Joanna Terpstra. Artist

A nice thing about a blog -- you get to hear from people you'd otherwise have no way of knowing.
Some are harsh, some are gentle, but their presence breaks the "typing with one hand" nature of the traditional persona web site.

Had a comment the other day from an artist in Australia, a woman named Joanna Terpstra.
Went to her blog and found some very interesting artwork, landscape and rainforest paintings, well done and capturing much of the spirit of what she's seen.

But it was her sculpture that really caught me. Flowing torsos almost abstracted into pure motion. When I was about 7 years old, I was stunned by 2 pieces of sculpture in the Philadelphia Art Museum, both were Constantin Brancusi's birds.

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They amazed me, expecially the one in bronze. He had done something impossible -- what the critics called "reduced the bird to pure flight..." but in fact had "enlarged the bird into pure flight," pure motion in frozen awe. I seem to recall my thought as "I didn't know you could do that."

Large view of Bird in Space

I spent at least a hundred Saturdays or Sundays with my family at that museum in the following years, often because they showed classic silent films or nature films. But every time, no matter what that week's focus, I couldn't leave without even a brief visit to the Brancusi Birds. (Later, my required viewing was to also include Morris Graves' Fox with Phoenix Wing, a painting that has never been reproduced. Still, his other birds, the Spirit Birds, can be seen here.)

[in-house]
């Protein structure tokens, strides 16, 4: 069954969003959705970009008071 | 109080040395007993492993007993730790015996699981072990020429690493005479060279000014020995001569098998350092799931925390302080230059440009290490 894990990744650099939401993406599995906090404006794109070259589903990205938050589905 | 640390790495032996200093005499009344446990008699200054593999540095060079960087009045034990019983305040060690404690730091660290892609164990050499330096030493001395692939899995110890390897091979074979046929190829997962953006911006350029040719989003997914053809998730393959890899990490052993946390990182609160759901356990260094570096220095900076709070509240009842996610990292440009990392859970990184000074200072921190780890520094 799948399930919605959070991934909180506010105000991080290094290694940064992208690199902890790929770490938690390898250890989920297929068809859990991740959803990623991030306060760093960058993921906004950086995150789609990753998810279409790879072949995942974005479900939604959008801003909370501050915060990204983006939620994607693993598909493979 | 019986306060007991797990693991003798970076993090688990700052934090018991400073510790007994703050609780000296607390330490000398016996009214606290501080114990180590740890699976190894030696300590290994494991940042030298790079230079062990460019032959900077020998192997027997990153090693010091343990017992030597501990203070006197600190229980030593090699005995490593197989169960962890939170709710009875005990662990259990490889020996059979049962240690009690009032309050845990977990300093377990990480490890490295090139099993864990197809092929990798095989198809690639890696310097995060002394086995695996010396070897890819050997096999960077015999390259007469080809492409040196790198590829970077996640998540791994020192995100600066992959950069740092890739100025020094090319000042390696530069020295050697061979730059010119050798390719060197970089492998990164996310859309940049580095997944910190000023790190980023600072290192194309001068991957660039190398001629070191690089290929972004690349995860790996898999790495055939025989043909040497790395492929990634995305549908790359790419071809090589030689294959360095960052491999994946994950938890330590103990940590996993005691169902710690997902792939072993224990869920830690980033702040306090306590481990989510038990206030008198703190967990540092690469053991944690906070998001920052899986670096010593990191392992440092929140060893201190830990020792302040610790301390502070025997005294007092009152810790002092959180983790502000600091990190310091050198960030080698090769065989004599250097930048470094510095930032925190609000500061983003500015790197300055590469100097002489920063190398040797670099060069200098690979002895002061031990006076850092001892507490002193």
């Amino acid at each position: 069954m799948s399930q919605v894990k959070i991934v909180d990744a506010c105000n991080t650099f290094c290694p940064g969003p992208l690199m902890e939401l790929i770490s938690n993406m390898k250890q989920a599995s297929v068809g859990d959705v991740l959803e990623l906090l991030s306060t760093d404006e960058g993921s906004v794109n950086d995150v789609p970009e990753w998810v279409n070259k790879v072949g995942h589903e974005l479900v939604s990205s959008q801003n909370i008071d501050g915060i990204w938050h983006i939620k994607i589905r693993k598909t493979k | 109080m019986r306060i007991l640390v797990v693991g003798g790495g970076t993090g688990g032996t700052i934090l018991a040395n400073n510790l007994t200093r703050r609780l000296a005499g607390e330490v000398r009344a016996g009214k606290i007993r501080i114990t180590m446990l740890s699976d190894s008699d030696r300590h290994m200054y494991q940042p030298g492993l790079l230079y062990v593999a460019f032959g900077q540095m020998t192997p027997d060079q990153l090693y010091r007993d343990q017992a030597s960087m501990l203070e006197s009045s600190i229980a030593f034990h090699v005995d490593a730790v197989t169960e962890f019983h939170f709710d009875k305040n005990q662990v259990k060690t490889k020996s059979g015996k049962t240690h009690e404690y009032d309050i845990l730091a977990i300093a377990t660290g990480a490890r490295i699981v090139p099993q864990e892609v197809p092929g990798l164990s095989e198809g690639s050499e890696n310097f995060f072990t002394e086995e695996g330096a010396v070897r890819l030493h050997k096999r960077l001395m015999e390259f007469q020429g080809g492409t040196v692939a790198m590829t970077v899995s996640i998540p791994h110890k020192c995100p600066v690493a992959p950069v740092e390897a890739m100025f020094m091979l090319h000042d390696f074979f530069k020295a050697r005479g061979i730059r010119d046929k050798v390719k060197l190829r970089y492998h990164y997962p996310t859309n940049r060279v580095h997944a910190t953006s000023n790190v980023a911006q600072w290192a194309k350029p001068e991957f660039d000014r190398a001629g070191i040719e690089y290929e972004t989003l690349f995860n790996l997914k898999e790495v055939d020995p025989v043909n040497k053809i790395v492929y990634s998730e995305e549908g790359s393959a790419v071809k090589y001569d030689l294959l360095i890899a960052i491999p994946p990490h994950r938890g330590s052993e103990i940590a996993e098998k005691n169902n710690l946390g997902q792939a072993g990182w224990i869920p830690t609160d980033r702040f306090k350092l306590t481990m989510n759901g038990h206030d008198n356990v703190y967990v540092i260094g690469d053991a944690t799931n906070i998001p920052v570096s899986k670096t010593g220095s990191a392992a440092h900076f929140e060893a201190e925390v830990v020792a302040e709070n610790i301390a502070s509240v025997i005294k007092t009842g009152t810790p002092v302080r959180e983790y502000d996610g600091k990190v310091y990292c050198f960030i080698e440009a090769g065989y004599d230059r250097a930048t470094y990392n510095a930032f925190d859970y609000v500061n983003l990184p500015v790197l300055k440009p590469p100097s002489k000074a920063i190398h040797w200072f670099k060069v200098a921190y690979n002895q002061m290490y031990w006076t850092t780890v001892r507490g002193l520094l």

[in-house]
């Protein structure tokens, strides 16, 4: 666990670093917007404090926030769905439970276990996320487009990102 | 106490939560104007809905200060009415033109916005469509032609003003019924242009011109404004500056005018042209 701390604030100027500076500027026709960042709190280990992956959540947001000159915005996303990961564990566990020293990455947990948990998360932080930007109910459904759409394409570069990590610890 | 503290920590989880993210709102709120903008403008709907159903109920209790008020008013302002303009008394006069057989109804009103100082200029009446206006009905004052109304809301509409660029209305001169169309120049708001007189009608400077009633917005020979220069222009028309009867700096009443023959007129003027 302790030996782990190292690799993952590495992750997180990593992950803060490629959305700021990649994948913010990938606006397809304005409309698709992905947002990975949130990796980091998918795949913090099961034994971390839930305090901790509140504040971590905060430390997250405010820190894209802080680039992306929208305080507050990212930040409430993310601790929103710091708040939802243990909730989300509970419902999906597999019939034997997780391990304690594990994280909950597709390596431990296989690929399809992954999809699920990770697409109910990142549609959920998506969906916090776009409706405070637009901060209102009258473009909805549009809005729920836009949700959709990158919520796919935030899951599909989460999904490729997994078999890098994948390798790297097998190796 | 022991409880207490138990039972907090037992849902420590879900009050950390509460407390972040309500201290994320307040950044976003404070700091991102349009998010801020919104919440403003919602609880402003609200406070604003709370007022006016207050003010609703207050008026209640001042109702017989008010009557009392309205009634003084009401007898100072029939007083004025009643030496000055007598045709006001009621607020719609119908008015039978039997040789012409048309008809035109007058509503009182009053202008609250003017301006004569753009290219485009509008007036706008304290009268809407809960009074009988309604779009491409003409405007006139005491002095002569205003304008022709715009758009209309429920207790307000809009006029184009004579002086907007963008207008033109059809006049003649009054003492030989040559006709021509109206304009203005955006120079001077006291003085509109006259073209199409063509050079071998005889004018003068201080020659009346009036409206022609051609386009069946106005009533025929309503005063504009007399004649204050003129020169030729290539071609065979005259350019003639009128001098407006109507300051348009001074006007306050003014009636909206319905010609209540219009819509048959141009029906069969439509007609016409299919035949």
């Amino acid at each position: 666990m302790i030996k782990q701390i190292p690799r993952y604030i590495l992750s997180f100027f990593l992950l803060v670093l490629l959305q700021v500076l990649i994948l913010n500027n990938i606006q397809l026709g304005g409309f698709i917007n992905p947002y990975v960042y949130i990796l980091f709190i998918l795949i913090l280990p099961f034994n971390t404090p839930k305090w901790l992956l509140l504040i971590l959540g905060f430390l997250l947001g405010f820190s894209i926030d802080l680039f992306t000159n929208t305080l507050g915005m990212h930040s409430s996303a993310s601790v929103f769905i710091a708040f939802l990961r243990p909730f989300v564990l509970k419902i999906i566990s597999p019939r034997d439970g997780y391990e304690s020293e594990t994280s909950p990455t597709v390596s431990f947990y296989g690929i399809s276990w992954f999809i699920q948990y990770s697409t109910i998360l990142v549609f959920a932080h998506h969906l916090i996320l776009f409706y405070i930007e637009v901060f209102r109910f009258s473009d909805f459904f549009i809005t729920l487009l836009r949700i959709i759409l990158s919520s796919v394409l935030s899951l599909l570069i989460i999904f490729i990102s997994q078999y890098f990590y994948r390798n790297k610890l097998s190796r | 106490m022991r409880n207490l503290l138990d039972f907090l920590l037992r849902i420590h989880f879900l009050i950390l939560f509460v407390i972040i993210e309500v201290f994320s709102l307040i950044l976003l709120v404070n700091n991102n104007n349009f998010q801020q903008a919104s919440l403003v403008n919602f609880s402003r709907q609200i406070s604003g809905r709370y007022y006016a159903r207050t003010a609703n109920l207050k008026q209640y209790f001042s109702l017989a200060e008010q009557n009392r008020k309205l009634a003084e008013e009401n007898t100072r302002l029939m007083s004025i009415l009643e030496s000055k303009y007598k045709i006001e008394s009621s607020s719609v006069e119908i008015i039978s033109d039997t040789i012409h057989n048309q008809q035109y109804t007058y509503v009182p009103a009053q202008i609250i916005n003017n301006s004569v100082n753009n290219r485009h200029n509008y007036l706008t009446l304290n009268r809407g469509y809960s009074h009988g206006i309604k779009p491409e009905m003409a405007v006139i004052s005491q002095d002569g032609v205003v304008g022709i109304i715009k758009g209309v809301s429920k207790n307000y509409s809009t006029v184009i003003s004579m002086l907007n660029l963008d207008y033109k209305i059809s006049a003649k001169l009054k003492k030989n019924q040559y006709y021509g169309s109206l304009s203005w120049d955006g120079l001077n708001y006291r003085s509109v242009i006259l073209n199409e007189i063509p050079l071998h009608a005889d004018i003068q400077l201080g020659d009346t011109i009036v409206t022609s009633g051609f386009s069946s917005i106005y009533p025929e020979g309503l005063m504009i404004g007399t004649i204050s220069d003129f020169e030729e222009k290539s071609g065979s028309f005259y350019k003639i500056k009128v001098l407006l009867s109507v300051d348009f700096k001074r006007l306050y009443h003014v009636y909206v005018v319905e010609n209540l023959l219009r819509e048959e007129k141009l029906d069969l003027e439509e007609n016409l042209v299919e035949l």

Because they were so overwhelming to me, and because I spent so much time in that gallery, I came to know other artists being shown there -- Marcel Duchamp, Salvador Dali, Picasso's early cubism. If the birds took my breath away, Duchamp's Why Not Sneeze, Rrose Selavy? made me ponder and meditate.

marcel duchamp-why not sneeze rrose selavy (1921/64)
But I digress.

When I saw Ms Terpstra's sculptures -- torsos -- once again there was that feeling that someone had distilled motion into a frozen object. Pure motion almost abstract but amazingly full and physical, Brancusi with breasts.

It doesn't hurt that they're also very sexy.

Definitely worth looking at.

My thanks to you Ms Terpstra, for linking up and for sharing these works. Godspede, good health to you, and continued insights and ecstasies.

(For anyone having trouble viewing Ms Terpstra's work on this blog, try this link directly to her studio:)


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